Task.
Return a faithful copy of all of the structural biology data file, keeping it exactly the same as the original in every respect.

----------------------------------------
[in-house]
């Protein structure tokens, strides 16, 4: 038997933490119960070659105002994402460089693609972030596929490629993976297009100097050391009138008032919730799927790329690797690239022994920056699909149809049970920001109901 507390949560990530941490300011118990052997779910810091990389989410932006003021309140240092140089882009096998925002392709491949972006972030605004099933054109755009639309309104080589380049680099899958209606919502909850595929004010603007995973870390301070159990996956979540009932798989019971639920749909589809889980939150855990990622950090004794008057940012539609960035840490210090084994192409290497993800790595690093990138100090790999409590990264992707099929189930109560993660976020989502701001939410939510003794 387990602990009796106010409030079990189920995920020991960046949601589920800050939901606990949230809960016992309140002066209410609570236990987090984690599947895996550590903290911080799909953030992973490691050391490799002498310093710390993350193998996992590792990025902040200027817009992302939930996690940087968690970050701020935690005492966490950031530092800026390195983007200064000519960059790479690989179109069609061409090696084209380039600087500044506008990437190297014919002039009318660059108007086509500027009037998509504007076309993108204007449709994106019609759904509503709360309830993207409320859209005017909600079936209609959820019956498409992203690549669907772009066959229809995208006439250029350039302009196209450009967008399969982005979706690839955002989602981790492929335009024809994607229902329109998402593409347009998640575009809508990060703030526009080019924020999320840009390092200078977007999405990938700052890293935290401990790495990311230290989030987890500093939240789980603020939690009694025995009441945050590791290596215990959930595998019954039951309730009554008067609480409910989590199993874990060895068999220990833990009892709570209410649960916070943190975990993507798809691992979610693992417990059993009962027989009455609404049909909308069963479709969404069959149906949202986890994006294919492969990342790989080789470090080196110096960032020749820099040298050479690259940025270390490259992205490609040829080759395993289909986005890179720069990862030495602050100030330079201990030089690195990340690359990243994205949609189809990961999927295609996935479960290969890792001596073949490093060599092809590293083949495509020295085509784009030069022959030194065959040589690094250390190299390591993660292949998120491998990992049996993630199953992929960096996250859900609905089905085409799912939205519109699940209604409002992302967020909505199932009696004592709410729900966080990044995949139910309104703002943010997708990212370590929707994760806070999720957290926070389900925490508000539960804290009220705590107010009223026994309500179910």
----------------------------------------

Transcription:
[in-house]
């Protein structure tokens, strides 16, 4: 038997933490119960070659105002994402460089693609972030596929490629993976297009100097050391009138008032919730799927790329690797690239022994920056699909149809049970920001109901 507390949560990530941490300011118990052997779910810091990389989410932006003021309140240092140089882009096998925002392709491949972006972030605004099933054109755009639309309104080589380049680099899958209606919502909850595929004010603007995973870390301070159990996956979540009932798989019971639920749909589809889980939150855990990622950090004794008057940012539609960035840490210090084994192409290497993800790595690093990138100090790999409590990264992707099929189930109560993660976020989502701001939410939510003794 387990602990009796106010409030079990189920995920020991960046949601589920800050939901606990949230809960016992309140002066209410609570236990987090984690599947895996550590903290911080799909953030992973490691050391490799002498310093710390993350193998996992590792990025902040200027817009992302939930996690940087968690970050701020935690005492966490950031530092800026390195983007200064000519960059790479690989179109069609061409090696084209380039600087500044506008990437190297014919002039009318660059108007086509500027009037998509504007076309993108204007449709994106019609759904509503709360309830993207409320859209005017909600079936209609959820019956498409992203690549669907772009066959229809995208006439250029350039302009196209450009967008399969982005979706690839955002989602981790492929335009024809994607229902329109998402593409347009998640575009809508990060703030526009080019924020999320840009390092200078977007999405990938700052890293935290401990790495990311230290989030987890500093939240789980603020939690009694025995009441945050590791290596215990959930595998019954039951309730009554008067609480409910989590199993874990060895068999220990833990009892709570209410649960916070943190975990993507798809691992979610693992417990059993009962027989009455609404049909909308069963479709969404069959149906949202986890994006294919492969990342790989080789470090080196110096960032020749820099040298050479690259940025270390490259992205490609040829080759395993289909986005890179720069990862030495602050100030330079201990030089690195990340690359990243994205949609189809990961999927295609996935479960290969890792001596073949490093060599092809590293083949495509020295085509784009030069022959030194065959040589690094250390190299390591993660292949998120491998990992049996993630199953992929960096996250859900609905089905085409799912939205519109699940209604409002992302967020909505199932009696004592709410729900966080990044995949139910309104703002943010997708990212370590929707994760806070999720957290926070389900925490508000539960804290009220705590107010009223026994309500179910």